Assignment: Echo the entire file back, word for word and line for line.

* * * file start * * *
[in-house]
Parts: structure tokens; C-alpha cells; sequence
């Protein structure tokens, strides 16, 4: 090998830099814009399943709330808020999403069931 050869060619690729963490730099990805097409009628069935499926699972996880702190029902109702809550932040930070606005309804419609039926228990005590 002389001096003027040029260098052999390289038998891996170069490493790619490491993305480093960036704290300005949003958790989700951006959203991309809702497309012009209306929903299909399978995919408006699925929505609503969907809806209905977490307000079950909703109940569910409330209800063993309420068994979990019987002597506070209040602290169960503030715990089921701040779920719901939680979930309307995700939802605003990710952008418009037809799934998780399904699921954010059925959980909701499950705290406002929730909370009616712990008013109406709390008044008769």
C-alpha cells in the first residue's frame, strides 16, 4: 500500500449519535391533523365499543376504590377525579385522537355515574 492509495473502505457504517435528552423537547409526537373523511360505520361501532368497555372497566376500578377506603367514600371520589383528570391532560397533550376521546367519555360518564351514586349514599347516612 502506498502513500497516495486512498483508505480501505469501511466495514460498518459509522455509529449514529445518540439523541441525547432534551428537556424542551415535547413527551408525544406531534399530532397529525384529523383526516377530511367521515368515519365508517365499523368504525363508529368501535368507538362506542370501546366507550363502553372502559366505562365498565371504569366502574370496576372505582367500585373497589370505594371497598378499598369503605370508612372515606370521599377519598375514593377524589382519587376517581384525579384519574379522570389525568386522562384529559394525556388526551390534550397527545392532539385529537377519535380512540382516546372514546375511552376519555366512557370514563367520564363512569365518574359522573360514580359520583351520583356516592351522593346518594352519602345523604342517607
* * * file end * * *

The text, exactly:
[in-house]
Parts: structure tokens; C-alpha cells; sequence
């Protein structure tokens, strides 16, 4: 090998830099814009399943709330808020999403069931 050869060619690729963490730099990805097409009628069935499926699972996880702190029902109702809550932040930070606005309804419609039926228990005590 002389001096003027040029260098052999390289038998891996170069490493790619490491993305480093960036704290300005949003958790989700951006959203991309809702497309012009209306929903299909399978995919408006699925929505609503969907809806209905977490307000079950909703109940569910409330209800063993309420068994979990019987002597506070209040602290169960503030715990089921701040779920719901939680979930309307995700939802605003990710952008418009037809799934998780399904699921954010059925959980909701499950705290406002929730909370009616712990008013109406709390008044008769």
C-alpha cells in the first residue's frame, strides 16, 4: 500500500449519535391533523365499543376504590377525579385522537355515574 492509495473502505457504517435528552423537547409526537373523511360505520361501532368497555372497566376500578377506603367514600371520589383528570391532560397533550376521546367519555360518564351514586349514599347516612 502506498502513500497516495486512498483508505480501505469501511466495514460498518459509522455509529449514529445518540439523541441525547432534551428537556424542551415535547413527551408525544406531534399530532397529525384529523383526516377530511367521515368515519365508517365499523368504525363508529368501535368507538362506542370501546366507550363502553372502559366505562365498565371504569366502574370496576372505582367500585373497589370505594371497598378499598369503605370508612372515606370521599377519598375514593377524589382519587376517581384525579384519574379522570389525568386522562384529559394525556388526551390534550397527545392532539385529537377519535380512540382516546372514546375511552376519555366512557370514563367520564363512569365518574359522573360514580359520583351520583356516592351522593346518594352519602345523604342517607